However, most schools are increasingly devoting the second semester of
the third year to clinical subjects and earlier patient contact. In
most schools, there are about 36 exams over the 6-year cycle, as well
as a number of compulsory rotations and elective activities.
At the end of the cycle, students have to discuss a final thesis
before a board of professors; the subject of this thesis may be a
review of academic literature or an experimental work, and usually
takes more than a year to complete, with most students beginning an
internato (internship) in the subject of their choice in their fifth
or sixth year. The title awarded at the end of the discussion ceremony
is that of "Dottore Magistrale", styled in English as a Doctor of
Medicine, which in accordance with the
Bologna process is comparable
with a master's degree qualification or a US MD.
After graduating, new doctors must complete a three-month, unpaid,
supervised tirocinio post-lauream ("post-degree placement") consisting
of two months in their university hospital (one month in a medical
service and one in a surgical service) as well as one month shadowing
a general practitioner. After getting a statement of successful
completion of each month from their supervisors, new doctors take the
esame di stato ("state exame") to obtain full license to practise
medicine. They will then have to register with one of the branches of
the Ordine dei Medici ("Order of Physicians"), which are based in each
of the Provinces of Italy.
Registration makes new doctors legally able to practice medicine
without supervision. They will then have to choose between various
career paths, each usually requiring a specific admission exam: most
either choose to train as general practitioner (a 3-year course run by
each Region, including both general practice and rotation at
non-university hospitals), or to enter a Scuola di Specializzazione
("specialty school") at a university hospital 4-year or 5-year course.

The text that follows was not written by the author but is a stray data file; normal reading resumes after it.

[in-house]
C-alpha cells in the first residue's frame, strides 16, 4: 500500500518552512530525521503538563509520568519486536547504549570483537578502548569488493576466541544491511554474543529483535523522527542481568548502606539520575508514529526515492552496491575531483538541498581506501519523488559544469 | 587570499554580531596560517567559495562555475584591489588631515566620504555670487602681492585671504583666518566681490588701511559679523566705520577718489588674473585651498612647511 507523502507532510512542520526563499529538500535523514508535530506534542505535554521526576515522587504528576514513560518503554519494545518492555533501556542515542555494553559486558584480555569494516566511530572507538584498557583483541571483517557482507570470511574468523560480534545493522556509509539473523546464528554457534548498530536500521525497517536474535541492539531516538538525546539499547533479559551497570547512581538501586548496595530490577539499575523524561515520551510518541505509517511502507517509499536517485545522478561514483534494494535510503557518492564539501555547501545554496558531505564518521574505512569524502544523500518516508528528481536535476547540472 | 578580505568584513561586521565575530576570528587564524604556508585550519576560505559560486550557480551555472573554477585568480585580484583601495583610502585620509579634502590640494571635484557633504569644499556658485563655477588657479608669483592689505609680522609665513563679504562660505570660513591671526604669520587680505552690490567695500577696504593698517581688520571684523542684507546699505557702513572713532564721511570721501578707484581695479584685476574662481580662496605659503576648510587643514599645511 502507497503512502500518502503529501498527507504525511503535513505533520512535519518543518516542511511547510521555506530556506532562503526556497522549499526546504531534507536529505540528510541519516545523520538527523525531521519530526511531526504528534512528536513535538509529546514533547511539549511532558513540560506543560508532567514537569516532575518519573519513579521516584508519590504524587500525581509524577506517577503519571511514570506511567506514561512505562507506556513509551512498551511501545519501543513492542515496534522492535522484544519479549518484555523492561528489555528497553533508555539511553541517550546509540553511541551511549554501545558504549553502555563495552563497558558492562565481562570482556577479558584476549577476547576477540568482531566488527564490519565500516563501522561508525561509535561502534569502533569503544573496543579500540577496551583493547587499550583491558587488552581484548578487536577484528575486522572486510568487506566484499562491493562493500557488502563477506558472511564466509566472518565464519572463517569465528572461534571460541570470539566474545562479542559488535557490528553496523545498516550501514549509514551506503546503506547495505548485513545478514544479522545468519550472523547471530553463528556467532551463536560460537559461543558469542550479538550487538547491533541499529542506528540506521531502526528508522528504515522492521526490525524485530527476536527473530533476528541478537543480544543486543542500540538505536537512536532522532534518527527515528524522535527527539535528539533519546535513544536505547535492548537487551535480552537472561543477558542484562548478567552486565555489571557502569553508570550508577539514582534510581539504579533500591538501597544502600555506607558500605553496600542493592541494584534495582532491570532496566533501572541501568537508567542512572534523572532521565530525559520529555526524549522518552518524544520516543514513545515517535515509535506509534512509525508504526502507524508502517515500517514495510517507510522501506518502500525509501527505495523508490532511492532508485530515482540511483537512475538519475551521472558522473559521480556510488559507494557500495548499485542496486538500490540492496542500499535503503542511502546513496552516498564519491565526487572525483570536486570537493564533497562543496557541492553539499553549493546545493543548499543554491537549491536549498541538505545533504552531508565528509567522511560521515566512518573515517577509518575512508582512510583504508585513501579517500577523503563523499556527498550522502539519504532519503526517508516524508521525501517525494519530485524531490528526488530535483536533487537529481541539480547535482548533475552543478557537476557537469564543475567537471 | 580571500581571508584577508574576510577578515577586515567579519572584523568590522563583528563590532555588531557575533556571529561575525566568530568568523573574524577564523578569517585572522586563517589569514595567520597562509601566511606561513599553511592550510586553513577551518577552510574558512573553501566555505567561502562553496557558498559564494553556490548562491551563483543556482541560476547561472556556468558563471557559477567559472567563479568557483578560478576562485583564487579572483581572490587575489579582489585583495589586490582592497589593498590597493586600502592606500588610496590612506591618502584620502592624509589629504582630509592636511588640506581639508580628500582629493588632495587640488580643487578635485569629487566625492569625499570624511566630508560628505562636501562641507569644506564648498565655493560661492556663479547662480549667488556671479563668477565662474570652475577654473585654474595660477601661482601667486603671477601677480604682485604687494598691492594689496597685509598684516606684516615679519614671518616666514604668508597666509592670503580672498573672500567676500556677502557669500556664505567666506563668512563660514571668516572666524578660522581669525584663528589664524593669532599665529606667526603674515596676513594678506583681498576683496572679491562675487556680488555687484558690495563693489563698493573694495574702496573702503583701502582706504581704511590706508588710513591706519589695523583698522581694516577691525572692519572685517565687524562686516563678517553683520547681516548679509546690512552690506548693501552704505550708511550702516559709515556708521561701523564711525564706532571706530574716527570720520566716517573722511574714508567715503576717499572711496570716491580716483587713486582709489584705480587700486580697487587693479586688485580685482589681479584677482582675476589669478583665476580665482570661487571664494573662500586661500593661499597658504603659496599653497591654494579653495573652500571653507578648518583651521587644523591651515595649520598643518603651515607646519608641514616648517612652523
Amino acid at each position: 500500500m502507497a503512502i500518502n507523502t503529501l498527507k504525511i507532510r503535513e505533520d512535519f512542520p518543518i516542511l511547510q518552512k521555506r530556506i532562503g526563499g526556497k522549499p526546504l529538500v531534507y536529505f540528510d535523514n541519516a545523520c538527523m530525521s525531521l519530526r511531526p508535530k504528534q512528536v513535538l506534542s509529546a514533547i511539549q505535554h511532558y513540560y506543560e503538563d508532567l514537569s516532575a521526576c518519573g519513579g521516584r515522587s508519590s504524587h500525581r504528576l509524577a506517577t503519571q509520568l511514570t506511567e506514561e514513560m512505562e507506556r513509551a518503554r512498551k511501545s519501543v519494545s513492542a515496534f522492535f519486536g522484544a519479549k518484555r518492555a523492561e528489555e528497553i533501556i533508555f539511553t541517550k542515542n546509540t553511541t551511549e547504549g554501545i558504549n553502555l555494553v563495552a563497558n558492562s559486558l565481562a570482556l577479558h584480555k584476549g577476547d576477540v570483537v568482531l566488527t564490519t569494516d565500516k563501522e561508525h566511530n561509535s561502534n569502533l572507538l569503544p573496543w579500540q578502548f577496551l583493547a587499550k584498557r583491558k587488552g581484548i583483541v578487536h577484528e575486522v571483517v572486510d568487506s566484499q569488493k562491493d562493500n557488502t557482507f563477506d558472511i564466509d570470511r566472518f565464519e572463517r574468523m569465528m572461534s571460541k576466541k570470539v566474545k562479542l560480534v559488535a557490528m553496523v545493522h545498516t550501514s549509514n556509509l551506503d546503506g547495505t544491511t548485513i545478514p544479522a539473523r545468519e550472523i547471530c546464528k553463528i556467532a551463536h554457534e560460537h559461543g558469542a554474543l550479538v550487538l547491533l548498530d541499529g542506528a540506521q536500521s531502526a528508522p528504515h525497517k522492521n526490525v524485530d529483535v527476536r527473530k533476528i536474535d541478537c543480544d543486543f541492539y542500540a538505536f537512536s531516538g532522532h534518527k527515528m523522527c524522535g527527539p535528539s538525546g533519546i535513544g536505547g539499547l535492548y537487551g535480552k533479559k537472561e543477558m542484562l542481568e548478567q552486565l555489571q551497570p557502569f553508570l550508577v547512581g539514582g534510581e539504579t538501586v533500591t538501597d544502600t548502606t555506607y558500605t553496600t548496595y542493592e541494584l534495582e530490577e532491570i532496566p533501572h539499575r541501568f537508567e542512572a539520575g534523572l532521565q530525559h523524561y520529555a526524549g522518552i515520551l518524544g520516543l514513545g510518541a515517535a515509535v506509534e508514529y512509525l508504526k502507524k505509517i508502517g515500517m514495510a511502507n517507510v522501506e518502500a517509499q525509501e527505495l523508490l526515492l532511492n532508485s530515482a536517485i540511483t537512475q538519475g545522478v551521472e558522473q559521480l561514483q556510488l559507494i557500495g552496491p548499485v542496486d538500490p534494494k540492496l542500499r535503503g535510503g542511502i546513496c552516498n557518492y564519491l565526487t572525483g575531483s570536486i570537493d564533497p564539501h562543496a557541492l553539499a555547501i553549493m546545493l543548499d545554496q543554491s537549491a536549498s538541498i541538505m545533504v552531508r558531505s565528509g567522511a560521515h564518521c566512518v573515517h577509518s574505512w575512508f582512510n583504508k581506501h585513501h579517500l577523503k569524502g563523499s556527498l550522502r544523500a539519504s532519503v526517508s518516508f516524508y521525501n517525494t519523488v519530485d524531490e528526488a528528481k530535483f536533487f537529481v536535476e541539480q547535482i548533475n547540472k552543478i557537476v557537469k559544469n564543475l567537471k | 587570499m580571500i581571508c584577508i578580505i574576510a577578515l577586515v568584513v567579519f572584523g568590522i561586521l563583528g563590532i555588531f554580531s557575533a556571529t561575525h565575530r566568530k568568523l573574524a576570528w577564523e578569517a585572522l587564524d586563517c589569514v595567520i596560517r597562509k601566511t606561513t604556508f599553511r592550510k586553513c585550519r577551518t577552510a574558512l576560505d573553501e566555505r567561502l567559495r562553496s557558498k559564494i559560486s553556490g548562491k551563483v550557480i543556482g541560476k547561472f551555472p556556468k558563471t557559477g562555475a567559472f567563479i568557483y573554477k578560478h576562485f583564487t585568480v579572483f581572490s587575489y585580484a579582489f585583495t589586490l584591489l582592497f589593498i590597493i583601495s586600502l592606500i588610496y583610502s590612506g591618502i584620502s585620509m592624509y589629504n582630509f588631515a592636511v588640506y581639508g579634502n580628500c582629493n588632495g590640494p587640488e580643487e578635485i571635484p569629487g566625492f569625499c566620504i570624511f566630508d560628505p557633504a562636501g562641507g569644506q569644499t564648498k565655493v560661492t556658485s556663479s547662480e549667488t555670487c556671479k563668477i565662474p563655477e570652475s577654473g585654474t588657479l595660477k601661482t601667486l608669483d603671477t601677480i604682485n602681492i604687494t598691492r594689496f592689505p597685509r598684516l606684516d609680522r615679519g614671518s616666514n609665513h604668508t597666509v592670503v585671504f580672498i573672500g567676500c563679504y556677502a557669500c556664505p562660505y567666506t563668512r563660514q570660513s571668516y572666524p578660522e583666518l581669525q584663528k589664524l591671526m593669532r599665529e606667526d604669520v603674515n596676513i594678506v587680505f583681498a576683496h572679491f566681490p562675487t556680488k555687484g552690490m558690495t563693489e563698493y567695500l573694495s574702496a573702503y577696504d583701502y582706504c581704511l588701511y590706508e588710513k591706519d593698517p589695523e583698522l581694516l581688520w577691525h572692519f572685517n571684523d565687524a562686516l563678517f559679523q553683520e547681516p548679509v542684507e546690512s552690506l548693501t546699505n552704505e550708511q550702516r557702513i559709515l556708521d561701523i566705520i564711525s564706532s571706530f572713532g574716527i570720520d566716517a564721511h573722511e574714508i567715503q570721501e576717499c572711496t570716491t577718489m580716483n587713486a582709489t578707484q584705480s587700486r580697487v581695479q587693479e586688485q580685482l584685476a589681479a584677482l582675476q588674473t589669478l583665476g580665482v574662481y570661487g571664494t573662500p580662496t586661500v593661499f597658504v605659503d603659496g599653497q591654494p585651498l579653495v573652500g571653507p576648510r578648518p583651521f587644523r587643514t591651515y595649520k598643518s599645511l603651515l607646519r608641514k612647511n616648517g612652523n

Lithuania has two medical schools, in Kaunas - LSMU http://lsmuni.lt/
and Vilnius. Studies are of six years, of which the last year is a
practical year. All Lithuanian medical schools have ams in English.
Since 1990, LSMU has been the Alma Mater of many international
students and 550 full-time foreign students from 42 countries (mainly
Israel, Germany, Finland, Norway, Spain, Sweden, Lebanon, Poland,
India, South Korea, Ireland and the United Kingdom) are currently
University of Health Sciences (LSMU) is the largest
university-type school in
Lithuania preparing the health specialists.
It unites the Veterinary Academy and the Medical Academy. LSMU
traditions of studies and scientific work go back to the times of the
Medicine at Vytautas Magnus Universitythat was later turned
into Kaunas Institute of Medicine.
LSMU collaborates with more than 140 European, American and Asian
universities for study and research purposes.
The university is a member of numerous international organizations,
such as the European
University Association (EUA), Association of
Schools of Public Health in The European Region (ASPHER), Association
of Medical Schools in Europe (AMSE), Association for Medical Education
in Europe (AMEE), Organisation for
PhD Education in Biomedicine and
Health Sciences in the European System (ORPHEUS), European Association
of Establishments for Veterinary Education (EAEVE), World Veterinary
Association, and more.
LSMU is also a member of the
World Health Organization
World Health Organization (WHO), where it
fulfils the role of a collaboration centre for research and training
in epidemiology, as well as for the prevention of cardiovascular and
other chronic non-communicable diseases.
The study programmes at LSMU meet university education standards
applied in EU countries.
Netherlands and Belgium
List of medical schools in
Netherlands and List of medical